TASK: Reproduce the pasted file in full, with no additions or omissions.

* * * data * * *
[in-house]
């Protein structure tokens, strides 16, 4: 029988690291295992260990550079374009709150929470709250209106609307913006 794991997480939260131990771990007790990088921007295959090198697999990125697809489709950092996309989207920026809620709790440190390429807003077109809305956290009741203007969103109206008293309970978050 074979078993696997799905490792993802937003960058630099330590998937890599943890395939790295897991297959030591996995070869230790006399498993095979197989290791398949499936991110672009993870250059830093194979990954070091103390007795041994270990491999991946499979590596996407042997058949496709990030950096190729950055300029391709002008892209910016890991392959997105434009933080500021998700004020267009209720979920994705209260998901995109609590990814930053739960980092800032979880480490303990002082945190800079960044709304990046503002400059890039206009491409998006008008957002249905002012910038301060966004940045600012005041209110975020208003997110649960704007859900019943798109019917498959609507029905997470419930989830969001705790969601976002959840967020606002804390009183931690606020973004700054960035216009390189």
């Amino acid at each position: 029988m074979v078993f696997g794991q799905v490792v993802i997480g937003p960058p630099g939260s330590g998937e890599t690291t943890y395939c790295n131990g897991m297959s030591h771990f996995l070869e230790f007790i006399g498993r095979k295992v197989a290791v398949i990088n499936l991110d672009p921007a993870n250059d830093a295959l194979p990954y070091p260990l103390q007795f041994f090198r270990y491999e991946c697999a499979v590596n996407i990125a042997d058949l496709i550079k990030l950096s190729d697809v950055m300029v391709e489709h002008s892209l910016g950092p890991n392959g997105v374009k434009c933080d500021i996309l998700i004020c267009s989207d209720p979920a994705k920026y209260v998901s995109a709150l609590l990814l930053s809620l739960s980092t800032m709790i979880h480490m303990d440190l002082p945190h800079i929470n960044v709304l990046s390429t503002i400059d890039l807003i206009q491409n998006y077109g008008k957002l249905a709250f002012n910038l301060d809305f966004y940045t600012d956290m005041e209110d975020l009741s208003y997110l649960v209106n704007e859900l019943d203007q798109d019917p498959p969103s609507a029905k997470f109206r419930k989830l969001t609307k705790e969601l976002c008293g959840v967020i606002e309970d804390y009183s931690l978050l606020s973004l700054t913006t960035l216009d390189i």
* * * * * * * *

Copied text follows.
[in-house]
């Protein structure tokens, strides 16, 4: 029988690291295992260990550079374009709150929470709250209106609307913006 794991997480939260131990771990007790990088921007295959090198697999990125697809489709950092996309989207920026809620709790440190390429807003077109809305956290009741203007969103109206008293309970978050 074979078993696997799905490792993802937003960058630099330590998937890599943890395939790295897991297959030591996995070869230790006399498993095979197989290791398949499936991110672009993870250059830093194979990954070091103390007795041994270990491999991946499979590596996407042997058949496709990030950096190729950055300029391709002008892209910016890991392959997105434009933080500021998700004020267009209720979920994705209260998901995109609590990814930053739960980092800032979880480490303990002082945190800079960044709304990046503002400059890039206009491409998006008008957002249905002012910038301060966004940045600012005041209110975020208003997110649960704007859900019943798109019917498959609507029905997470419930989830969001705790969601976002959840967020606002804390009183931690606020973004700054960035216009390189």
């Amino acid at each position: 029988m074979v078993f696997g794991q799905v490792v993802i997480g937003p960058p630099g939260s330590g998937e890599t690291t943890y395939c790295n131990g897991m297959s030591h771990f996995l070869e230790f007790i006399g498993r095979k295992v197989a290791v398949i990088n499936l991110d672009p921007a993870n250059d830093a295959l194979p990954y070091p260990l103390q007795f041994f090198r270990y491999e991946c697999a499979v590596n996407i990125a042997d058949l496709i550079k990030l950096s190729d697809v950055m300029v391709e489709h002008s892209l910016g950092p890991n392959g997105v374009k434009c933080d500021i996309l998700i004020c267009s989207d209720p979920a994705k920026y209260v998901s995109a709150l609590l990814l930053s809620l739960s980092t800032m709790i979880h480490m303990d440190l002082p945190h800079i929470n960044v709304l990046s390429t503002i400059d890039l807003i206009q491409n998006y077109g008008k957002l249905a709250f002012n910038l301060d809305f966004y940045t600012d956290m005041e209110d975020l009741s208003y997110l649960v209106n704007e859900l019943d203007q798109d019917p498959p969103s609507a029905k997470f109206r419930k989830l969001t609307k705790e969601l976002c008293g959840v967020i606002e309970d804390y009183s931690l978050l606020s973004l700054t913006t960035l216009d390189i």